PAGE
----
Peeve of the Day

Today’s double-barreled peeve:

It’s not “making due”, it’s “making do,” as in “I don’t have any heavy cream so I’ll just have to make do with half-and-half.”

And it’s not “tow the line”, it’s “toe the line.”  The line in question is not a length of rope that’s being used to pull something along; it’s a line drawn in the sand, or on the sidewalk, or any place else where people are expected to arrange themselves along it in conformation with the wishes of some outside authority.  “In this office, you don’t complain if you want to keep your job; you shut up and you toe the line.”

More From the Department of Interesting Stuff

A couple of interesting links:

The British Museum (with help from Microsoft, who did the digitization) has released over a million images from books of the 17th, 18th, and 19th centuries onto the internet.  A few of the highlights are here.

With the end of the year coming up, a lot of people are posting their best-reads of the year list.  Science fiction author Fran Wilde has an interesting one, here.  Full disclosure:  my co-author and I have a story on the list.

Structural and Cosmetic Renovations

There are two kinds of writers, the ones who like cats and the ones who don’t   the ones who prefer music while they’re writing and the ones who need absolute silence the ones who find revision to be at best a painful but necessary chore and the ones who think that it’s the best part of the writing process.  What there aren’t, though, are successful writers who never revise at all.  Those rare writers whose first drafts come out submission-ready usually turn out to have gone through the whole process in detail inside their own heads before they ever start putting down words on screen or paper.  But even the writers who enjoy the revision stage of the process have parts of it they like better than others.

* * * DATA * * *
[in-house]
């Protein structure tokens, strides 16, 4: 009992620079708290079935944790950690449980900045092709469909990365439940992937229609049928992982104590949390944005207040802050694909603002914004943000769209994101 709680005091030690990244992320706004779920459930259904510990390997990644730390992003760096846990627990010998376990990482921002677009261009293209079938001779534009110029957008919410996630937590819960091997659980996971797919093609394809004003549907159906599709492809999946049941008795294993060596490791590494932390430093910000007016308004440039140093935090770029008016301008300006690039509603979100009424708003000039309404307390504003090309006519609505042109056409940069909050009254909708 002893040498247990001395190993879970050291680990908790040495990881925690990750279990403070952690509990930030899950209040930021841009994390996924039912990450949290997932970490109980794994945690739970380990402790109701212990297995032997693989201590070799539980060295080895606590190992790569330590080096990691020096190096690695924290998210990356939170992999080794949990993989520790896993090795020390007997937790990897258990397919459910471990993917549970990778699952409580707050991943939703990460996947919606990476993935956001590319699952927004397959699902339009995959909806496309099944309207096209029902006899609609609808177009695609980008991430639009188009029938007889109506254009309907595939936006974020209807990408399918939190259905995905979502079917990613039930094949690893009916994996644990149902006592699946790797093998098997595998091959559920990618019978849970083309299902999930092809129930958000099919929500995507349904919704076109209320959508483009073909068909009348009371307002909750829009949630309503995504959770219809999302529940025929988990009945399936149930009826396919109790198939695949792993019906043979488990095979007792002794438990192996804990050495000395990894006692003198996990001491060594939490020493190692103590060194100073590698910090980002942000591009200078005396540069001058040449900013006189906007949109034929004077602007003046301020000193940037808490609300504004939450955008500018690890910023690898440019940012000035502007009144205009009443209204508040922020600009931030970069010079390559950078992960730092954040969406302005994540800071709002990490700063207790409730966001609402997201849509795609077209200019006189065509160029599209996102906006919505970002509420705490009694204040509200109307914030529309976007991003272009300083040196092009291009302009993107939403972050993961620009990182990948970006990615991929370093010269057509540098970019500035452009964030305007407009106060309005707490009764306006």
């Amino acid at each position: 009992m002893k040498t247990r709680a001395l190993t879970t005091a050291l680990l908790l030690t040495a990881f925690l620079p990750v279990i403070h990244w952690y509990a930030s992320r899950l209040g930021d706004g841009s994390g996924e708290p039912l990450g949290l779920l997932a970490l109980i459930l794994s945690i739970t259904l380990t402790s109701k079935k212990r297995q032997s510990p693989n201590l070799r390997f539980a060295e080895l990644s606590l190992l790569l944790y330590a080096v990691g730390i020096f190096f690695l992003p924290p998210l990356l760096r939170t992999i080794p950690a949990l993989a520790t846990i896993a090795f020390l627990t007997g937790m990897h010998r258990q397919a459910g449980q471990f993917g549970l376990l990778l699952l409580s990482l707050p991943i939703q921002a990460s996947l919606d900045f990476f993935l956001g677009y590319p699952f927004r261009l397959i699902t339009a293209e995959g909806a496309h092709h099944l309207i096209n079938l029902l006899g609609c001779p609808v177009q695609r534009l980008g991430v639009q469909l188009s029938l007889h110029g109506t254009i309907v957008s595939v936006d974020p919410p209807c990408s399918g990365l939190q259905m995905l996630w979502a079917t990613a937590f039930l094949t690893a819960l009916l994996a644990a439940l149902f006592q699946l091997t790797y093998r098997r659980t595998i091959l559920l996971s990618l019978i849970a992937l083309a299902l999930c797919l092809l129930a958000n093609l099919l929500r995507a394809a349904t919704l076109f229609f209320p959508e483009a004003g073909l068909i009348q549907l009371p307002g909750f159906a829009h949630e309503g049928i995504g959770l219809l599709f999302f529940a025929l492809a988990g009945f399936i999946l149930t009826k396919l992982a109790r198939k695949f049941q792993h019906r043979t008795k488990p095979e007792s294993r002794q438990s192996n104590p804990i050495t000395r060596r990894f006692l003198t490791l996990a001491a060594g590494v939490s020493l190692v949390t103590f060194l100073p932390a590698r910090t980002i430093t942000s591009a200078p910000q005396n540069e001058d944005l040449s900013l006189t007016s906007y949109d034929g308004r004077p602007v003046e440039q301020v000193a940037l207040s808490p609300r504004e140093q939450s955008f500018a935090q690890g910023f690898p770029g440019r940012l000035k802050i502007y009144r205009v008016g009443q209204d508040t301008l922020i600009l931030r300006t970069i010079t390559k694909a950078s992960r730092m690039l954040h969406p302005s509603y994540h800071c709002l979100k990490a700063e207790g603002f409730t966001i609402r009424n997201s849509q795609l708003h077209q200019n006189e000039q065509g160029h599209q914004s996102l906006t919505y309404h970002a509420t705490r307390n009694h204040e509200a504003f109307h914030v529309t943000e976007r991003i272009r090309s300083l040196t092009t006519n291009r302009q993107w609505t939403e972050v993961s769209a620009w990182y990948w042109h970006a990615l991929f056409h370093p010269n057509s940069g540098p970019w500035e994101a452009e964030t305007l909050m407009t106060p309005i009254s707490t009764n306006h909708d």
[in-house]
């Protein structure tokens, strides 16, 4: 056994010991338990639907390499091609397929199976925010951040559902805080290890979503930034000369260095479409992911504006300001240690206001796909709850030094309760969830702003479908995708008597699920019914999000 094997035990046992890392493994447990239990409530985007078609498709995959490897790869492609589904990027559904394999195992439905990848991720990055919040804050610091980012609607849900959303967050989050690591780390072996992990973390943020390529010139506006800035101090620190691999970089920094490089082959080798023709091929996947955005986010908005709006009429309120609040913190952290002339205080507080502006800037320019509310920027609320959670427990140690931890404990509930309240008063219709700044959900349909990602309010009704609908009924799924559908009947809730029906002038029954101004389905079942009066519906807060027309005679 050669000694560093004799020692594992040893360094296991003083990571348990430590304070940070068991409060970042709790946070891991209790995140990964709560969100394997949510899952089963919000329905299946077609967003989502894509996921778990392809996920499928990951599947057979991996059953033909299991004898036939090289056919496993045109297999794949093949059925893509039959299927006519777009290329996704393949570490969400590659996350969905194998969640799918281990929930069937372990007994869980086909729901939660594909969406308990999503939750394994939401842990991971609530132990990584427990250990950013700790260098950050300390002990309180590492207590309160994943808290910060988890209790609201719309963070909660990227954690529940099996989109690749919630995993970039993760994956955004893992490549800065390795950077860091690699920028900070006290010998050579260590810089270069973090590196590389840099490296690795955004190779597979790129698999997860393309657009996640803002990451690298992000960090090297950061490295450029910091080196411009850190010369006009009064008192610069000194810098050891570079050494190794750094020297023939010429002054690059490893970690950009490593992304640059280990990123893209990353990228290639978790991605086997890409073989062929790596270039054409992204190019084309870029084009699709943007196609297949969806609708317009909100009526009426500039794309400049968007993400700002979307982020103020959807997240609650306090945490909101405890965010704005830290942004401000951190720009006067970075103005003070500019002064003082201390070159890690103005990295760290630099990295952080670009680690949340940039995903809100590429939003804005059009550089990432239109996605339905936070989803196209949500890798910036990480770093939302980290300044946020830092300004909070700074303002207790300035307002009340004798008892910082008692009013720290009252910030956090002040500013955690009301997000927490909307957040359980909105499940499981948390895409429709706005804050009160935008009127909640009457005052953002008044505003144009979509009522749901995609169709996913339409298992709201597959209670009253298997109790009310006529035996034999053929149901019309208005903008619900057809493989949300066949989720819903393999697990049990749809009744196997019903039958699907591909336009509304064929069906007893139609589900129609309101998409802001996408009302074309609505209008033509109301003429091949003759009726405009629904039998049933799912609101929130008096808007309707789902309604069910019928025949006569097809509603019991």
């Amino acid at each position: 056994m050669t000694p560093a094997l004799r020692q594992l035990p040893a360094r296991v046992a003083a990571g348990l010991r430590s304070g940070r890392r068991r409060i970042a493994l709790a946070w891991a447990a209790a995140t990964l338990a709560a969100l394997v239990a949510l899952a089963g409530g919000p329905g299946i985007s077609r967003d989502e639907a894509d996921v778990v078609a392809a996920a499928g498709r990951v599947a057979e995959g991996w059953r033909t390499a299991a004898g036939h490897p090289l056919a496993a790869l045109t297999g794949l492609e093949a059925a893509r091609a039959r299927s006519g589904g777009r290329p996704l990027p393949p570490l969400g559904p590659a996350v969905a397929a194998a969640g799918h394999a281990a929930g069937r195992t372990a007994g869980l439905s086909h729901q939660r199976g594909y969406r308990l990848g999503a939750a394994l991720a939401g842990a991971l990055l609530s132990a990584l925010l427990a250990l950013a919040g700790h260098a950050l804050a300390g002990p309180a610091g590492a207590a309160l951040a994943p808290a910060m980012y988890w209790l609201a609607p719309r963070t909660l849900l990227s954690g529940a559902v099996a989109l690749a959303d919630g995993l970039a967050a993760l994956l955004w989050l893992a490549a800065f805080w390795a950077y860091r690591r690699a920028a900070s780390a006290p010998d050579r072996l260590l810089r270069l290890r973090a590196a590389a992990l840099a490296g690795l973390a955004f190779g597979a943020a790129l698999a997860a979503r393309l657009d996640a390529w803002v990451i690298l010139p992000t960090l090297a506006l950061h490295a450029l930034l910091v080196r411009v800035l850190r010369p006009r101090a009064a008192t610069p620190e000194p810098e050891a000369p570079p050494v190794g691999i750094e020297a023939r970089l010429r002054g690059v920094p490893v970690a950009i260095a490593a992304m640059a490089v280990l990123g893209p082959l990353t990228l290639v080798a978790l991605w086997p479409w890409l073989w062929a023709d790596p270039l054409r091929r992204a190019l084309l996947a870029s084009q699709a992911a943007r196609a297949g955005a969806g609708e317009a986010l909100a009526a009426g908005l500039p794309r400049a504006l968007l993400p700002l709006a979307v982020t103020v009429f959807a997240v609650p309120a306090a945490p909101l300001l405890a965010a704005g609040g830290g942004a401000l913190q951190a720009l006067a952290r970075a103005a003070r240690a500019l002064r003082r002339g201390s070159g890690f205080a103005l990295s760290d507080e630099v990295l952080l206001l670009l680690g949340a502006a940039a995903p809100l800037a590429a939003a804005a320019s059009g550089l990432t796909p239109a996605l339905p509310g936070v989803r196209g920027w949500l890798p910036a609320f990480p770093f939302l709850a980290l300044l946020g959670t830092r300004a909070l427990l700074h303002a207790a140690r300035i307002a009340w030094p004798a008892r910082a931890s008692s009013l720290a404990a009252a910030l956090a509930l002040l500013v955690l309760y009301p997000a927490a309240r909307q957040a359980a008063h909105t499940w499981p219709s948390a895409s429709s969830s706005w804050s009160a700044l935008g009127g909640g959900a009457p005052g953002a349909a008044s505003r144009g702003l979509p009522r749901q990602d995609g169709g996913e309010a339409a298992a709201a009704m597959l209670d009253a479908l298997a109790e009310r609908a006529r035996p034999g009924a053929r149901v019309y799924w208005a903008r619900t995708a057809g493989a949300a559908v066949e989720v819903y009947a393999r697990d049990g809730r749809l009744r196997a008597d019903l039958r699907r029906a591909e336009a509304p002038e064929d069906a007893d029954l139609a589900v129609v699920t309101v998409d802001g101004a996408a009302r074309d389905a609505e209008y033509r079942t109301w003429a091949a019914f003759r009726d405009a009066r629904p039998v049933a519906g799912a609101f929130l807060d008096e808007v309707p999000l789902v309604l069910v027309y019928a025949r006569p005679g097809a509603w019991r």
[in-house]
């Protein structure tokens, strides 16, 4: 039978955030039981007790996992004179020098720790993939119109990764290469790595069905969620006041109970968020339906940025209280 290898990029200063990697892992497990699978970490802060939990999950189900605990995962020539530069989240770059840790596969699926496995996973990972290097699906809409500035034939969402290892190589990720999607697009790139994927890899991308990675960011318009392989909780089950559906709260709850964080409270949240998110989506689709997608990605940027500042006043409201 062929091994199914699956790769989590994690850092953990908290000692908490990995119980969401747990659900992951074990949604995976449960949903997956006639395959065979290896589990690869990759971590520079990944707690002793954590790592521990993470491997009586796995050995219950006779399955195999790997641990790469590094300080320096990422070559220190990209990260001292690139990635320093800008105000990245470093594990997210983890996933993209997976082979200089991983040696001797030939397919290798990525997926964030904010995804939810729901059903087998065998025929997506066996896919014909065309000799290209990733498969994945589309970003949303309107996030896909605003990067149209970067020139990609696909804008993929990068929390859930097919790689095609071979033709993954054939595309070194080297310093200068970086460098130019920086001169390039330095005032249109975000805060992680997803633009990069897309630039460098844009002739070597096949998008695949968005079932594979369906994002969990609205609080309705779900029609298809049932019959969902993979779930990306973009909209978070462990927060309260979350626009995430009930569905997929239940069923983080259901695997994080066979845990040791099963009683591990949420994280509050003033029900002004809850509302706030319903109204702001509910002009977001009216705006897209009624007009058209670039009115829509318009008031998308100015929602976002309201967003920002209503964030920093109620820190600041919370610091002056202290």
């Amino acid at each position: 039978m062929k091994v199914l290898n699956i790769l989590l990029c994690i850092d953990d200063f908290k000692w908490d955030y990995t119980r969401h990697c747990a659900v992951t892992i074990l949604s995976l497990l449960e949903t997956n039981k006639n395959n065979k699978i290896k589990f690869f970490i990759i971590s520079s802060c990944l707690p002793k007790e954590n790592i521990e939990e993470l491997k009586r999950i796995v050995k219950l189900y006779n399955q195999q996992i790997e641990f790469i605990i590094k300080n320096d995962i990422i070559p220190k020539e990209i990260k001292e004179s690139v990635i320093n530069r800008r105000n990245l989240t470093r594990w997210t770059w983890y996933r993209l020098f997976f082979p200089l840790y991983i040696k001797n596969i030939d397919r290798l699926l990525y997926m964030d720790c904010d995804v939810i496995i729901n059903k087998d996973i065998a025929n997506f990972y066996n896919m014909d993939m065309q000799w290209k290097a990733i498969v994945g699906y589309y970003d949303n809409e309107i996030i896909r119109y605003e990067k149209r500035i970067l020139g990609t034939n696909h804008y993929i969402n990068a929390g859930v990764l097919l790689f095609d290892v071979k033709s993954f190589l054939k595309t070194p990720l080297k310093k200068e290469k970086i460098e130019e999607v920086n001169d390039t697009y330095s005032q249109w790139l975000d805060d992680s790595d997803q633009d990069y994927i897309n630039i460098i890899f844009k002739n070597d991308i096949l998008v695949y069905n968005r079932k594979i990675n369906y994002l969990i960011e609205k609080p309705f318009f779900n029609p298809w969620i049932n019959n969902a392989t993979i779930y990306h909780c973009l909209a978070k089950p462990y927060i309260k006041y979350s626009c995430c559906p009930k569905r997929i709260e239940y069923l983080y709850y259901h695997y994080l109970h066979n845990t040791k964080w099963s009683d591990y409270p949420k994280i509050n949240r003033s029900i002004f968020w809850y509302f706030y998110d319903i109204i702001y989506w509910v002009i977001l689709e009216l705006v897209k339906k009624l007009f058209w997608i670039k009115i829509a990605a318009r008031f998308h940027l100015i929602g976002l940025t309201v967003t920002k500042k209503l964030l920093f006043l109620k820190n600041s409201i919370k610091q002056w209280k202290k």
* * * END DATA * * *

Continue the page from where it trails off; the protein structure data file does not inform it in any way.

There are, as it happens, at least two different kinds or stages of revision.  One is major structural revision, the sort of work that involves disassembling large chunks of the manuscript and putting them back together in a different configuration, often with new material added in.  This can be a tough job, because it requires holding in your head both the story as it currently exists and the story you want to morph it into, all the while doing the cutting and pasting of the old stuff and the creating of new stuff.  The advent of word processing has made this part a lot easier — time was when “cut and paste” was not just a metaphor, it was the literal way the job was done.

I was around for the tail end of that era, when the “paste” part had been replaced by “transparent tape”, and if you did the work carefully enough and had access to a good Xerox machine, you didn’t have to retype the whole thing all over again.  But within a year of my finishing my dissertation, we had our first household computer-and-printer lashup, and I was happy to bid the old ways goodbye.

The other main type of revision is the line-by-line and word-by-word tweaking of the piece in question, with the goal of making it run as clearly and effectively and, well, tunefully as possible.  This is the part that I’ve always liked best, playing with the words and the sentence rhythms and the paragraph beats, getting the sounds of the piece to fall into line.  (Other people, it’s only fair to say, find this part to be not much better than drudgery.  It takes all kinds.)